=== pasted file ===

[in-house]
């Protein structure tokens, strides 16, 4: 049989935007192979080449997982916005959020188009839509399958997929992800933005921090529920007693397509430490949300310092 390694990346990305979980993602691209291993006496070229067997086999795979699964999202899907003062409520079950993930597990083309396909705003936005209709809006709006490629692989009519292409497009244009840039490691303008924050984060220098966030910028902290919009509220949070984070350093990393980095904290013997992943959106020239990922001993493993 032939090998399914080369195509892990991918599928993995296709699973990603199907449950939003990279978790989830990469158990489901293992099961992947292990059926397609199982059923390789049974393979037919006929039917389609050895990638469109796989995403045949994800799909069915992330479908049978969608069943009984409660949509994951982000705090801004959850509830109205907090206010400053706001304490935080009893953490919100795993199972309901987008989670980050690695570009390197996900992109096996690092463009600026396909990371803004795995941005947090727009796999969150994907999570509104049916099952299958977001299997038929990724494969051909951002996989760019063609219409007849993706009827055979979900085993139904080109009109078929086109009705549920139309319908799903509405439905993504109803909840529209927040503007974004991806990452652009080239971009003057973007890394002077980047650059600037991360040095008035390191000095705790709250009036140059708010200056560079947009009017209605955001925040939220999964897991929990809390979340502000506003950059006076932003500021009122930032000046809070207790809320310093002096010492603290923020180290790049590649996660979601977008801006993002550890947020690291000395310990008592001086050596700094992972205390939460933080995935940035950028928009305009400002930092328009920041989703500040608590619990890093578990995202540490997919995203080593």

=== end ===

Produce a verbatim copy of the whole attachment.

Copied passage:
[in-house]
């Protein structure tokens, strides 16, 4: 049989935007192979080449997982916005959020188009839509399958997929992800933005921090529920007693397509430490949300310092 390694990346990305979980993602691209291993006496070229067997086999795979699964999202899907003062409520079950993930597990083309396909705003936005209709809006709006490629692989009519292409497009244009840039490691303008924050984060220098966030910028902290919009509220949070984070350093990393980095904290013997992943959106020239990922001993493993 032939090998399914080369195509892990991918599928993995296709699973990603199907449950939003990279978790989830990469158990489901293992099961992947292990059926397609199982059923390789049974393979037919006929039917389609050895990638469109796989995403045949994800799909069915992330479908049978969608069943009984409660949509994951982000705090801004959850509830109205907090206010400053706001304490935080009893953490919100795993199972309901987008989670980050690695570009390197996900992109096996690092463009600026396909990371803004795995941005947090727009796999969150994907999570509104049916099952299958977001299997038929990724494969051909951002996989760019063609219409007849993706009827055979979900085993139904080109009109078929086109009705549920139309319908799903509405439905993504109803909840529209927040503007974004991806990452652009080239971009003057973007890394002077980047650059600037991360040095008035390191000095705790709250009036140059708010200056560079947009009017209605955001925040939220999964897991929990809390979340502000506003950059006076932003500021009122930032000046809070207790809320310093002096010492603290923020180290790049590649996660979601977008801006993002550890947020690291000395310990008592001086050596700094992972205390939460933080995935940035950028928009305009400002930092328009920041989703500040608590619990890093578990995202540490997919995203080593």